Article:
2,411 research outputs found

    An efficient method for generation of bi-allelic null mutant mouse embryonic stem cells and its application for investigating epigenetic modifiers.

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    Mouse embryonic stem (ES) cells are a popular model system to study biological processes, though uncovering recessive phenotypes requires inactivating both alleles. Building upon resources from the International Knockout Mouse Consortium (IKMC), we developed a targeting vector for second allele inactivation in conditional-ready IKMC 'knockout-first' ES cell lines. We applied our technology to several epigenetic regulators, recovering bi-allelic targeted clones with a high efficiency of 60% and used Flp recombinase to restore expression in two null cell lines to demonstrate how our system confirms causality through mutant phenotype reversion. We designed our strategy to select against re-targeting the 'knockout-first' allele and identify essential genes in ES cells, including the histone methyltransferase Setdb1. For confirmation, we exploited the flexibility of our system, enabling tamoxifen inducible conditional gene ablation while controlling for genetic background and tamoxifen effects. Setdb1 ablated ES cells exhibit severe growth inhibition, which is not rescued by exogenous Nanog expression or culturing in naive pluripotency '2i' media, suggesting that the self-renewal defect is mediated through pluripotency network independent pathways. Our strategy to generate null mutant mouse ES cells is applicable to thousands of genes and repurposes existing IKMC Intermediate Vectors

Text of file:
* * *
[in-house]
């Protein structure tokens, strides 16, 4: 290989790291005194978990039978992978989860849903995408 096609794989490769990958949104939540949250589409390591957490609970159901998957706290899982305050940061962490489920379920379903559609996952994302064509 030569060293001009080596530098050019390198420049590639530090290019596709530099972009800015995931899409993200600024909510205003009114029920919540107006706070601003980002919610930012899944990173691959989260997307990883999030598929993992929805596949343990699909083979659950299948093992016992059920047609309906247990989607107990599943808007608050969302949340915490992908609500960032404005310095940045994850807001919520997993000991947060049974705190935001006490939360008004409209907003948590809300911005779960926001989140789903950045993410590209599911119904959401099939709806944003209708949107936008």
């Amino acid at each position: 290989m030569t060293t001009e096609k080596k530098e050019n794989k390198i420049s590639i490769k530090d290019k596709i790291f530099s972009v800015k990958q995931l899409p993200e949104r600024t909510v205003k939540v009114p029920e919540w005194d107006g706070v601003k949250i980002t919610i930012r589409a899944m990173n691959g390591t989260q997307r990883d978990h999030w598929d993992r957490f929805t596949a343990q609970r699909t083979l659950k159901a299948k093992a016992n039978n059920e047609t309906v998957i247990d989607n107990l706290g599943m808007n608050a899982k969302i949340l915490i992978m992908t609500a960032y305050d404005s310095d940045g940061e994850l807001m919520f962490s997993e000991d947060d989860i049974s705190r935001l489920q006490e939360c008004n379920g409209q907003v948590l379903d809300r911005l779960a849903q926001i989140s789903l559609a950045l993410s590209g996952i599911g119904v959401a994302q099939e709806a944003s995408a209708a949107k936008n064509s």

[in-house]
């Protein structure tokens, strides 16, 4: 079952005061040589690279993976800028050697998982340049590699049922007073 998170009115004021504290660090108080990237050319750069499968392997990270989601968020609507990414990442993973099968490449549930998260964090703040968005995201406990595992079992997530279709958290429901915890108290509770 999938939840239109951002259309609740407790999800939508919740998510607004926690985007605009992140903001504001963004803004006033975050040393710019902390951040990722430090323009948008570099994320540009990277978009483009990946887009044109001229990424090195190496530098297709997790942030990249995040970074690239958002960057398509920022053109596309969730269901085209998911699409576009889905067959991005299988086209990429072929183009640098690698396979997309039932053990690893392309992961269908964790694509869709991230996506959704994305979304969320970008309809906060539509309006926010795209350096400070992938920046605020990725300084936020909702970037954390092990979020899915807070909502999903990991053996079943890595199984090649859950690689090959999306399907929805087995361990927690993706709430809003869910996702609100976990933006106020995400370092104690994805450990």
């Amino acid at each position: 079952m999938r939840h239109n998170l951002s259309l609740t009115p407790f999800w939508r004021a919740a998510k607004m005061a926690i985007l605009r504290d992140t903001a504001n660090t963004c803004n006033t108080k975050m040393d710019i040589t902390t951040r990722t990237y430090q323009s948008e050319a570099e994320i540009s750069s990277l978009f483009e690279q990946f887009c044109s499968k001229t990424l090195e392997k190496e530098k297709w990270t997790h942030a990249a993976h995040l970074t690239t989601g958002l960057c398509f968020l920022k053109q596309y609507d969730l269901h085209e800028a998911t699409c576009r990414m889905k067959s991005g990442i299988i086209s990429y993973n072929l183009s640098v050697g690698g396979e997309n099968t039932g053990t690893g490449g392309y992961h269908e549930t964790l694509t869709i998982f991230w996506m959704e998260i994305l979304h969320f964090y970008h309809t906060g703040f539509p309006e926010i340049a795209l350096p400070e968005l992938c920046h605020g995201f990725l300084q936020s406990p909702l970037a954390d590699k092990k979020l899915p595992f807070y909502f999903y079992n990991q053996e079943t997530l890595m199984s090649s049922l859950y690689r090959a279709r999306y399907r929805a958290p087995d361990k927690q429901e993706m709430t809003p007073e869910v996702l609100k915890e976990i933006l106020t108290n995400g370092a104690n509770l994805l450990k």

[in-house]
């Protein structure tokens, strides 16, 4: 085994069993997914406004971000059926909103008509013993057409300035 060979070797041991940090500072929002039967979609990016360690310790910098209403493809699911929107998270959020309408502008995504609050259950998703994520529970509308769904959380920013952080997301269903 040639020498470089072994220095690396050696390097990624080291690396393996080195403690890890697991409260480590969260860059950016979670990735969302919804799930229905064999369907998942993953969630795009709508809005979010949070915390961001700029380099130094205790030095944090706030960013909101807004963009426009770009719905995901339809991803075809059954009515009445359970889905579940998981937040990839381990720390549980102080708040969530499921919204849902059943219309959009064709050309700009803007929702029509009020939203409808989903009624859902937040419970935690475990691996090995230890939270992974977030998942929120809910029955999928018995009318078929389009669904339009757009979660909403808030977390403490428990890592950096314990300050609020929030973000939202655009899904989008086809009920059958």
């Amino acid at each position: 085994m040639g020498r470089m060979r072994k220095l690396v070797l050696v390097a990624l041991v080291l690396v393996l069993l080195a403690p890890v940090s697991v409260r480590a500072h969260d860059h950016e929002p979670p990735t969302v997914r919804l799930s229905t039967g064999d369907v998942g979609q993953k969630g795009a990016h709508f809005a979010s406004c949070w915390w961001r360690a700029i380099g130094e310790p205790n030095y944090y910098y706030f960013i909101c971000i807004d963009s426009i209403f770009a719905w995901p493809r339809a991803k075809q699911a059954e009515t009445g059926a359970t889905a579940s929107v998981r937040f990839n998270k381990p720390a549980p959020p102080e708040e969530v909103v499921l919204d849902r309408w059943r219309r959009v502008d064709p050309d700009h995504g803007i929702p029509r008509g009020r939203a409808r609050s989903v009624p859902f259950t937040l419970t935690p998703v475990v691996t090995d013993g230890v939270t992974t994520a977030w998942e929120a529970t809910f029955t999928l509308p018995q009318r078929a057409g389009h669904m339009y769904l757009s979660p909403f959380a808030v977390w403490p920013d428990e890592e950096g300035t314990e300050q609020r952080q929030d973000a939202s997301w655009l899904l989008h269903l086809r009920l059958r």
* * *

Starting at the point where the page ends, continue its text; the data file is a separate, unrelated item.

Negotiation in strategy making teams : group support systems and the process of cognitive change

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    This paper reports on the use of a Group Support System (GSS) to explore at a micro level some of the processes manifested when a group is negotiating strategy-processes of social and psychological negotiation. It is based on data from a series of interventions with senior management teams of three operating companies comprising a multi-national organization, and with a joint meeting subsequently involving all of the previous participants. The meetings were concerned with negotiating a new strategy for the global organization. The research involved the analysis of detailed time series data logs that exist as a result of using a GSS that is a reflection of cognitive theory

    A novel knockout mouse for the small EDRK-rich factor 2 (Serf2) showing developmental and other deficits